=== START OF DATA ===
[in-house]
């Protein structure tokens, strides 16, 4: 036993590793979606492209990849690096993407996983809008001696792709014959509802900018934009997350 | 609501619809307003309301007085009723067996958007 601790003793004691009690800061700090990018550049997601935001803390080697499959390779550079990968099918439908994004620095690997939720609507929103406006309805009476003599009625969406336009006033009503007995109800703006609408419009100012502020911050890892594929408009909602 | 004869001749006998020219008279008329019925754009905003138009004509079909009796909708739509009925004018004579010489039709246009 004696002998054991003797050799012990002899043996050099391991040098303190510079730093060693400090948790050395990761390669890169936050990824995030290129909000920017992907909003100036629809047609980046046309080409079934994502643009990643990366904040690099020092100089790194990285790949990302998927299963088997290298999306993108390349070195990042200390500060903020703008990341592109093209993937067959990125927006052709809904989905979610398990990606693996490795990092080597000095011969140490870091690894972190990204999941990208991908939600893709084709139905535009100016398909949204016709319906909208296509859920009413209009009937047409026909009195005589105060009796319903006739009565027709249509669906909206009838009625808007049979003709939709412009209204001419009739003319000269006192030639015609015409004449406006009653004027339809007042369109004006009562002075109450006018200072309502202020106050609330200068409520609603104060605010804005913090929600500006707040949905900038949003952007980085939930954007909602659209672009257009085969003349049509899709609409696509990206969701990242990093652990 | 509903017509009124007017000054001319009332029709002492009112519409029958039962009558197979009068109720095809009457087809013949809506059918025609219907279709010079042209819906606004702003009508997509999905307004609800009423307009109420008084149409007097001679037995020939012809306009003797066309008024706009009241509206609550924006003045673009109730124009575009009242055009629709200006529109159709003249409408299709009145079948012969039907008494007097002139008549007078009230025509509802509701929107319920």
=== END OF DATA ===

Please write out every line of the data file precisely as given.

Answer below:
[in-house]
């Protein structure tokens, strides 16, 4: 036993590793979606492209990849690096993407996983809008001696792709014959509802900018934009997350 | 609501619809307003309301007085009723067996958007 601790003793004691009690800061700090990018550049997601935001803390080697499959390779550079990968099918439908994004620095690997939720609507929103406006309805009476003599009625969406336009006033009503007995109800703006609408419009100012502020911050890892594929408009909602 | 004869001749006998020219008279008329019925754009905003138009004509079909009796909708739509009925004018004579010489039709246009 004696002998054991003797050799012990002899043996050099391991040098303190510079730093060693400090948790050395990761390669890169936050990824995030290129909000920017992907909003100036629809047609980046046309080409079934994502643009990643990366904040690099020092100089790194990285790949990302998927299963088997290298999306993108390349070195990042200390500060903020703008990341592109093209993937067959990125927006052709809904989905979610398990990606693996490795990092080597000095011969140490870091690894972190990204999941990208991908939600893709084709139905535009100016398909949204016709319906909208296509859920009413209009009937047409026909009195005589105060009796319903006739009565027709249509669906909206009838009625808007049979003709939709412009209204001419009739003319000269006192030639015609015409004449406006009653004027339809007042369109004006009562002075109450006018200072309502202020106050609330200068409520609603104060605010804005913090929600500006707040949905900038949003952007980085939930954007909602659209672009257009085969003349049509899709609409696509990206969701990242990093652990 | 509903017509009124007017000054001319009332029709002492009112519409029958039962009558197979009068109720095809009457087809013949809506059918025609219907279709010079042209819906606004702003009508997509999905307004609800009423307009109420008084149409007097001679037995020939012809306009003797066309008024706009009241509206609550924006003045673009109730124009575009009242055009629709200006529109159709003249409408299709009145079948012969039907008494007097002139008549007078009230025509509802509701929107319920």